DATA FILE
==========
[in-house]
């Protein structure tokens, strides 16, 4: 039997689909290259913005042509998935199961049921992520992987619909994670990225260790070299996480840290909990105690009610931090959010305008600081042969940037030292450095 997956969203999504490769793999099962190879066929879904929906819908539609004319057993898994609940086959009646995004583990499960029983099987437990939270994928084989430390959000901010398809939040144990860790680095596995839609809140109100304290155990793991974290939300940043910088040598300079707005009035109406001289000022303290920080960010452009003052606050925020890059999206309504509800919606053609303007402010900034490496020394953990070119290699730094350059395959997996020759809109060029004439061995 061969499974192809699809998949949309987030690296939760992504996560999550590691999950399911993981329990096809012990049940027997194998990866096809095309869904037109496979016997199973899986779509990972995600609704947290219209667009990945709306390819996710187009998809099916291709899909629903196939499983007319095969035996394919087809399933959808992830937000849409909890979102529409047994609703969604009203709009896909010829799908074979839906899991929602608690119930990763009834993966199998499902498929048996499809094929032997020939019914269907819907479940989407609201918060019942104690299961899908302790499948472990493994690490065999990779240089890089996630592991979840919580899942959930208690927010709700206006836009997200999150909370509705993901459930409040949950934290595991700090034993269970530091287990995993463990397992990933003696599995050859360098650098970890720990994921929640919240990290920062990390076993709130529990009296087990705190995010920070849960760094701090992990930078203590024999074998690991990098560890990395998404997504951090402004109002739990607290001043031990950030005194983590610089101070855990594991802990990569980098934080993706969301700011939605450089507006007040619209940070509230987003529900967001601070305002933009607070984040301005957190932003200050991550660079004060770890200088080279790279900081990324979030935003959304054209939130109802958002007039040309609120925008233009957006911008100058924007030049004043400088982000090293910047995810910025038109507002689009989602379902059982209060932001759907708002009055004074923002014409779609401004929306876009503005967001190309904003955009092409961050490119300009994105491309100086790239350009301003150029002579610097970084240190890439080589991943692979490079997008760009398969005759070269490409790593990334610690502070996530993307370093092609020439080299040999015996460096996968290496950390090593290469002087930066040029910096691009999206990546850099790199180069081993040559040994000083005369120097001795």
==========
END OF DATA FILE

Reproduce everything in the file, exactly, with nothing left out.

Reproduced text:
[in-house]
């Protein structure tokens, strides 16, 4: 039997689909290259913005042509998935199961049921992520992987619909994670990225260790070299996480840290909990105690009610931090959010305008600081042969940037030292450095 997956969203999504490769793999099962190879066929879904929906819908539609004319057993898994609940086959009646995004583990499960029983099987437990939270994928084989430390959000901010398809939040144990860790680095596995839609809140109100304290155990793991974290939300940043910088040598300079707005009035109406001289000022303290920080960010452009003052606050925020890059999206309504509800919606053609303007402010900034490496020394953990070119290699730094350059395959997996020759809109060029004439061995 061969499974192809699809998949949309987030690296939760992504996560999550590691999950399911993981329990096809012990049940027997194998990866096809095309869904037109496979016997199973899986779509990972995600609704947290219209667009990945709306390819996710187009998809099916291709899909629903196939499983007319095969035996394919087809399933959808992830937000849409909890979102529409047994609703969604009203709009896909010829799908074979839906899991929602608690119930990763009834993966199998499902498929048996499809094929032997020939019914269907819907479940989407609201918060019942104690299961899908302790499948472990493994690490065999990779240089890089996630592991979840919580899942959930208690927010709700206006836009997200999150909370509705993901459930409040949950934290595991700090034993269970530091287990995993463990397992990933003696599995050859360098650098970890720990994921929640919240990290920062990390076993709130529990009296087990705190995010920070849960760094701090992990930078203590024999074998690991990098560890990395998404997504951090402004109002739990607290001043031990950030005194983590610089101070855990594991802990990569980098934080993706969301700011939605450089507006007040619209940070509230987003529900967001601070305002933009607070984040301005957190932003200050991550660079004060770890200088080279790279900081990324979030935003959304054209939130109802958002007039040309609120925008233009957006911008100058924007030049004043400088982000090293910047995810910025038109507002689009989602379902059982209060932001759907708002009055004074923002014409779609401004929306876009503005967001190309904003955009092409961050490119300009994105491309100086790239350009301003150029002579610097970084240190890439080589991943692979490079997008760009398969005759070269490409790593990334610690502070996530993307370093092609020439080299040999015996460096996968290496950390090593290469002087930066040029910096691009999206990546850099790199180069081993040559040994000083005369120097001795």